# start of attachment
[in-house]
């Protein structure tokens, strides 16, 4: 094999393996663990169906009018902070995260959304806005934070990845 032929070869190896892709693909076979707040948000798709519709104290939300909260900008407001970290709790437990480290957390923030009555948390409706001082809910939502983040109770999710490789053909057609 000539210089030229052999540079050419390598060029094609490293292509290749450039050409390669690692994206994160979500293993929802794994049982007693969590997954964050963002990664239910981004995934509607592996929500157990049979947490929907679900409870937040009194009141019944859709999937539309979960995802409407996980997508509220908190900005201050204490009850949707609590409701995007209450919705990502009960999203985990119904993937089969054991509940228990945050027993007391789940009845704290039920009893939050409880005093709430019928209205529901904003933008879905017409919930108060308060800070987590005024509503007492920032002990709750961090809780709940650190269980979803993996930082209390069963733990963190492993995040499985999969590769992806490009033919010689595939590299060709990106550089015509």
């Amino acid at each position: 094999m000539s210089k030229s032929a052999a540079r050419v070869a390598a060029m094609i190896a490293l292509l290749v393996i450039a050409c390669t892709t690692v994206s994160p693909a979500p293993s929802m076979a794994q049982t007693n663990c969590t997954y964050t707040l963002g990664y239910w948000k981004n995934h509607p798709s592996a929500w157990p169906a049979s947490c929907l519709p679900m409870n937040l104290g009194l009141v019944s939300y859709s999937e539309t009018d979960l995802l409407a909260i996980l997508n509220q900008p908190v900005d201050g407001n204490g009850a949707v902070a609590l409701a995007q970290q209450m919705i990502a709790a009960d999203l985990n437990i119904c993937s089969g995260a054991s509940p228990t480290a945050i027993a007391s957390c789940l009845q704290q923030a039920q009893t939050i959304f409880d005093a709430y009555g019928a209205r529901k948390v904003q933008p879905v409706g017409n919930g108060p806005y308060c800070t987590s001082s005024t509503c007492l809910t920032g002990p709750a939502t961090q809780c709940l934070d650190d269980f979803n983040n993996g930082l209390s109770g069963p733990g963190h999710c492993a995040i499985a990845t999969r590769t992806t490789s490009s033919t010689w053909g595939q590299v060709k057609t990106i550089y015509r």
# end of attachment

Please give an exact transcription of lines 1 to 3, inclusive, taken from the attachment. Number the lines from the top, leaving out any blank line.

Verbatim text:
[in-house]
């Protein structure tokens, strides 16, 4: 094999393996663990169906009018902070995260959304806005934070990845 032929070869190896892709693909076979707040948000798709519709104290939300909260900008407001970290709790437990480290957390923030009555948390409706001082809910939502983040109770999710490789053909057609 000539210089030229052999540079050419390598060029094609490293292509290749450039050409390669690692994206994160979500293993929802794994049982007693969590997954964050963002990664239910981004995934509607592996929500157990049979947490929907679900409870937040009194009141019944859709999937539309979960995802409407996980997508509220908190900005201050204490009850949707609590409701995007209450919705990502009960999203985990119904993937089969054991509940228990945050027993007391789940009845704290039920009893939050409880005093709430019928209205529901904003933008879905017409919930108060308060800070987590005024509503007492920032002990709750961090809780709940650190269980979803993996930082209390069963733990963190492993995040499985999969590769992806490009033919010689595939590299060709990106550089015509």
């Amino acid at each position: 094999m000539s210089k030229s032929a052999a540079r050419v070869a390598a060029m094609i190896a490293l292509l290749v393996i450039a050409c390669t892709t690692v994206s994160p693909a979500p293993s929802m076979a794994q049982t007693n663990c969590t997954y964050t707040l963002g990664y239910w948000k981004n995934h509607p798709s592996a929500w157990p169906a049979s947490c929907l519709p679900m409870n937040l104290g009194l009141v019944s939300y859709s999937e539309t009018d979960l995802l409407a909260i996980l997508n509220q900008p908190v900005d201050g407001n204490g009850a949707v902070a609590l409701a995007q970290q209450m919705i990502a709790a009960d999203l985990n437990i119904c993937s089969g995260a054991s509940p228990t480290a945050i027993a007391s957390c789940l009845q704290q923030a039920q009893t939050i959304f409880d005093a709430y009555g019928a209205r529901k948390v904003q933008p879905v409706g017409n919930g108060p806005y308060c800070t987590s001082s005024t509503c007492l809910t920032g002990p709750a939502t961090q809780c709940l934070d650190d269980f979803n983040n993996g930082l209390s109770g069963p733990g963190h999710c492993a995040i499985a990845t999969r590769t992806t490789s490009s033919t010689w053909g595939q590299v060709k057609t990106i550089y015509r």